BACKGROUND: Falling operative experience and diminished job satisfaction of trauma surgeons appears to be in part the result of nonoperative management of many blunt injuries. In the Netherlands, the responsibility of trauma surgeons includes the operative treatment of most pelvic and extremity injures, as well as the overall coordination of care. This study describes the type and number of operative procedures performed by a group of trauma surgeons at a trauma center in Amsterdam, the Netherlands. METHODS: The study was conducted in a university Level I trauma center with 1,250 annual trauma admissions (90% blunt trauma), of which 125 had an Injury Severity Score of 16 or above. During a 3-year period (2001-2003), all operative interventions performed by or under direct supervision of the trauma surgeons were retrospectively analyzed and categorized into eight groups. RESULTS: During the 3-year period, 2,011 operations were performed by the trauma surgeon group. Of these, 1,459 were single procedures and 552 were multiple interventions leading to a total of 2,784 procedures. Nonurgent procedures (n = 915) constituted 45% of the operations, whereas acute procedures (n = 1,096) accounted for 55% of the operations. Of the acute operations, almost 60% were performed during office hours; the remaining operations were performed outside office hours (evening 37%, night 13%, weekend 50%). CONCLUSION: This study shows that the addition of (non)operative fracture care results in a viable mix of surgical and nonsurgical management. This leads to broad skills and could enhance job satisfaction. These data could be of interest for the current discussion on the future of trauma surgery in North America and might give a lead to increase the attractiveness of our profession for future trauma surgeons.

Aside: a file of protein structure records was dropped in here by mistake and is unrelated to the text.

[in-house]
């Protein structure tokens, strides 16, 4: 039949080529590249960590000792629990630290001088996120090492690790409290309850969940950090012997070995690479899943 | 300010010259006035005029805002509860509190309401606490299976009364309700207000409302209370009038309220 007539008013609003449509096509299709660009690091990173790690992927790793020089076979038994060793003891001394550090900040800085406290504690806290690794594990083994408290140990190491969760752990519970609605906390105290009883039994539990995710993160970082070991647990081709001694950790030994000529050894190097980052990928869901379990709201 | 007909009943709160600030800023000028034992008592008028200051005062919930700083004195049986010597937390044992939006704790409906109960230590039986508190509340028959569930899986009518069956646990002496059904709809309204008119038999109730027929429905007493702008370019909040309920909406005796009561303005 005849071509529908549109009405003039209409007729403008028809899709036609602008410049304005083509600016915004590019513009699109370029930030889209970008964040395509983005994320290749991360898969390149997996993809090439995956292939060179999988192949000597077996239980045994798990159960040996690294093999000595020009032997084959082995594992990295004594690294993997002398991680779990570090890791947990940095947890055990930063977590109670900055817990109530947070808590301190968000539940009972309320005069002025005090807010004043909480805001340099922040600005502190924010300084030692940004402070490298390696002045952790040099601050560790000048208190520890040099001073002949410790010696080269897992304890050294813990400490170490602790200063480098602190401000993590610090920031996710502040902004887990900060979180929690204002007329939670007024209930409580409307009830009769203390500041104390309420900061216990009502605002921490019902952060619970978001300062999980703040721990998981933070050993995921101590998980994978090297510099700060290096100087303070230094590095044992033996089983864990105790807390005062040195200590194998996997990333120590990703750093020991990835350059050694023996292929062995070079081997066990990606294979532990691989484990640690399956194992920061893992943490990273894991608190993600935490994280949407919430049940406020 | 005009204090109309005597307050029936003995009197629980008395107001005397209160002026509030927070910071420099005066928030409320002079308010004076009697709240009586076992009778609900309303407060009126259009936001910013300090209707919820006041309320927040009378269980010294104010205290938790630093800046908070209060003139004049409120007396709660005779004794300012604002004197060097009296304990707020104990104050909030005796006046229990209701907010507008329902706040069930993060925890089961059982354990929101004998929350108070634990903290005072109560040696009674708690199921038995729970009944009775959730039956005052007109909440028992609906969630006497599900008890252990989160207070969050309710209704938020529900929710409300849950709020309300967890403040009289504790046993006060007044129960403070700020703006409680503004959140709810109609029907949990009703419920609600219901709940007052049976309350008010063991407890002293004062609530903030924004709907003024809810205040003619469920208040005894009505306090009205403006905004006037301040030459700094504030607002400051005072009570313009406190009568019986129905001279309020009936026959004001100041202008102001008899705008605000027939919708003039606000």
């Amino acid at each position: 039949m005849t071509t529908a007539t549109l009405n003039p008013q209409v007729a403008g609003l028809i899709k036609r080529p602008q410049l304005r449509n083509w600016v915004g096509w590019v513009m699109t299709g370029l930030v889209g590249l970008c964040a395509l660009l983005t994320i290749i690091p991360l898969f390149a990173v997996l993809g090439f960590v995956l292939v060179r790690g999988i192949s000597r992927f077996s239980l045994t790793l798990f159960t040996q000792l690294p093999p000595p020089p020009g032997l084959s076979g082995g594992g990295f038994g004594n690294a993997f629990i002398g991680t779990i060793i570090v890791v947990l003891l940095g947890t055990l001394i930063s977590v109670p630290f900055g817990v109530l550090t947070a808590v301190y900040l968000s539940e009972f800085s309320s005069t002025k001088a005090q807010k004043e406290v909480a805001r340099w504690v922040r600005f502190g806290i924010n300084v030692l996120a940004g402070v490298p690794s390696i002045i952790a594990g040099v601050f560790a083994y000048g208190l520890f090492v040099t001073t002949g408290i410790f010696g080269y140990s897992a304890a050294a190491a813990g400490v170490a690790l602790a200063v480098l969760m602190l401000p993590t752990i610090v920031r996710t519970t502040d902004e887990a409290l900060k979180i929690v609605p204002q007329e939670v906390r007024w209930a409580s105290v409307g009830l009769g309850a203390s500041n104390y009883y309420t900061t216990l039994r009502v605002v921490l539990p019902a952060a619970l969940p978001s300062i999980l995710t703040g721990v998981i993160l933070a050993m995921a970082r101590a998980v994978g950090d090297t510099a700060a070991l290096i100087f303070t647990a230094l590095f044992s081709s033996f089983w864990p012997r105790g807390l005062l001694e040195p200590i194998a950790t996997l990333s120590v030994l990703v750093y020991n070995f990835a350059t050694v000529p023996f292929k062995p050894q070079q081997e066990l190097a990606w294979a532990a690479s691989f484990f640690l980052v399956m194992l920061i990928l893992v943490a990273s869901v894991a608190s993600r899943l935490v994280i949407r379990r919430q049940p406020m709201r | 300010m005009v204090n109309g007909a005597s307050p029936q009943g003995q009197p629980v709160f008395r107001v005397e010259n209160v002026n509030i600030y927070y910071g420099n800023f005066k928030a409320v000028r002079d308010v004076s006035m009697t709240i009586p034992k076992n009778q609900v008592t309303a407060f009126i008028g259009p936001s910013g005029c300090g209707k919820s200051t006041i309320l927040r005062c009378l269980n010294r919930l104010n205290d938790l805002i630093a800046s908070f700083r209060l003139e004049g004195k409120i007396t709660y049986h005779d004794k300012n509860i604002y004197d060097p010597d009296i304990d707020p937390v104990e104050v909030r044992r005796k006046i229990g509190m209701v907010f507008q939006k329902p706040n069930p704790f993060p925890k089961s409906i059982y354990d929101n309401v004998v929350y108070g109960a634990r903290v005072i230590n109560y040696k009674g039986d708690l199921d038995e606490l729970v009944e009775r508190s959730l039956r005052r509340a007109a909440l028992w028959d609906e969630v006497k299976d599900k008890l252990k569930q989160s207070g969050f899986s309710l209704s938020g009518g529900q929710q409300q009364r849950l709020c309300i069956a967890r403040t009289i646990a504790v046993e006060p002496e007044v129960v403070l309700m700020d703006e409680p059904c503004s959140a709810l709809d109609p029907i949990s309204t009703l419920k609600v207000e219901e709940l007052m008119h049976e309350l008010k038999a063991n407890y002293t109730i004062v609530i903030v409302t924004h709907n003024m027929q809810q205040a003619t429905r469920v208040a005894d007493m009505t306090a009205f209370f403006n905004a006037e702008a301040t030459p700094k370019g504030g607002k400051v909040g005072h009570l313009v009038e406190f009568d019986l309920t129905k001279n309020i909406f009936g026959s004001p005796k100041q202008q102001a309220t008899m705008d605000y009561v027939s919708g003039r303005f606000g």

|Original language||English (US)|
|Number of pages||4|
|Journal||Journal of Trauma - Injury, Infection and Critical Care|
|State||Published - Jul 1 2006|
- Job satisfaction
- Trauma surgery
ASJC Scopus subject areas